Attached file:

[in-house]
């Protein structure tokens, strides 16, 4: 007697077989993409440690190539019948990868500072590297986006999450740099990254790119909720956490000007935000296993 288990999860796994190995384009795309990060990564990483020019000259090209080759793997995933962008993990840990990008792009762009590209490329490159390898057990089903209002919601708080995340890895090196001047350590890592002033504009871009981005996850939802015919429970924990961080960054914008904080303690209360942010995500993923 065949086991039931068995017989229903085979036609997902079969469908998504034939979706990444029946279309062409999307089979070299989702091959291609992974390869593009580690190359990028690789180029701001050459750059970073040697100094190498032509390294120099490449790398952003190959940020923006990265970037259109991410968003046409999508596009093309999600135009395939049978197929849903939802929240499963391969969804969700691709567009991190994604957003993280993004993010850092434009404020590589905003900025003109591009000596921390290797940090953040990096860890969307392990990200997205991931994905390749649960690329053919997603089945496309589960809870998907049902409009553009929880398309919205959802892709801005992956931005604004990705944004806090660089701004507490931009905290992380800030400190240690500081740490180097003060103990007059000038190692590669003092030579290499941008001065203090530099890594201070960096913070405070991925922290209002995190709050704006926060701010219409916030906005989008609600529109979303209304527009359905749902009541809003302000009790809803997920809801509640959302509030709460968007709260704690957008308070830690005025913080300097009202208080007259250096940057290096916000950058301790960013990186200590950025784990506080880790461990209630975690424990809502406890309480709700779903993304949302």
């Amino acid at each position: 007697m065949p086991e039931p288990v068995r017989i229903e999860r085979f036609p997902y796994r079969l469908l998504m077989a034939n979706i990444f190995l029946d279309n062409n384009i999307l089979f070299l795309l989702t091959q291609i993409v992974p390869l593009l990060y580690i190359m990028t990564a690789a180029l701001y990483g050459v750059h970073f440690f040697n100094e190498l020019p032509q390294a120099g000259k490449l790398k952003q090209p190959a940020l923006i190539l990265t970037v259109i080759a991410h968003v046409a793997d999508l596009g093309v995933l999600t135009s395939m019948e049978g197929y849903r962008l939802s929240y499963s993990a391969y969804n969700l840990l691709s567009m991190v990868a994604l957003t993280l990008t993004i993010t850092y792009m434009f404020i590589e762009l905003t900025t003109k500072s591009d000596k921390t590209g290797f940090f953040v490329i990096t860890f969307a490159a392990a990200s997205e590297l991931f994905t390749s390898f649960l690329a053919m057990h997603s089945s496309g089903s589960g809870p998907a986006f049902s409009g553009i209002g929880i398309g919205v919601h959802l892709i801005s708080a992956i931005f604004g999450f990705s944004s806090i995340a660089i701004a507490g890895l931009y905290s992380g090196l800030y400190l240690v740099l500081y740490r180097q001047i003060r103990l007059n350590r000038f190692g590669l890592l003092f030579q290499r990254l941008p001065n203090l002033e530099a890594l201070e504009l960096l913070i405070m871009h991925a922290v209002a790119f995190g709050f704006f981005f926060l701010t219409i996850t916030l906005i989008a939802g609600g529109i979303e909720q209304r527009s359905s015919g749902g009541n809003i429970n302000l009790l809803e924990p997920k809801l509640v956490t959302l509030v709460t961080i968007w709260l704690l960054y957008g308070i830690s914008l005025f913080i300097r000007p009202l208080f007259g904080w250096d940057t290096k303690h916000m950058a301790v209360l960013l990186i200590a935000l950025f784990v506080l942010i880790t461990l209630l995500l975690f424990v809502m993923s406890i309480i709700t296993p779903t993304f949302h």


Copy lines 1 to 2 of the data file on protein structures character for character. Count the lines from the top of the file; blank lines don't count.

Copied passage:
[in-house]
């Protein structure tokens, strides 16, 4: 007697077989993409440690190539019948990868500072590297986006999450740099990254790119909720956490000007935000296993 288990999860796994190995384009795309990060990564990483020019000259090209080759793997995933962008993990840990990008792009762009590209490329490159390898057990089903209002919601708080995340890895090196001047350590890592002033504009871009981005996850939802015919429970924990961080960054914008904080303690209360942010995500993923 065949086991039931068995017989229903085979036609997902079969469908998504034939979706990444029946279309062409999307089979070299989702091959291609992974390869593009580690190359990028690789180029701001050459750059970073040697100094190498032509390294120099490449790398952003190959940020923006990265970037259109991410968003046409999508596009093309999600135009395939049978197929849903939802929240499963391969969804969700691709567009991190994604957003993280993004993010850092434009404020590589905003900025003109591009000596921390290797940090953040990096860890969307392990990200997205991931994905390749649960690329053919997603089945496309589960809870998907049902409009553009929880398309919205959802892709801005992956931005604004990705944004806090660089701004507490931009905290992380800030400190240690500081740490180097003060103990007059000038190692590669003092030579290499941008001065203090530099890594201070960096913070405070991925922290209002995190709050704006926060701010219409916030906005989008609600529109979303209304527009359905749902009541809003302000009790809803997920809801509640959302509030709460968007709260704690957008308070830690005025913080300097009202208080007259250096940057290096916000950058301790960013990186200590950025784990506080880790461990209630975690424990809502406890309480709700779903993304949302």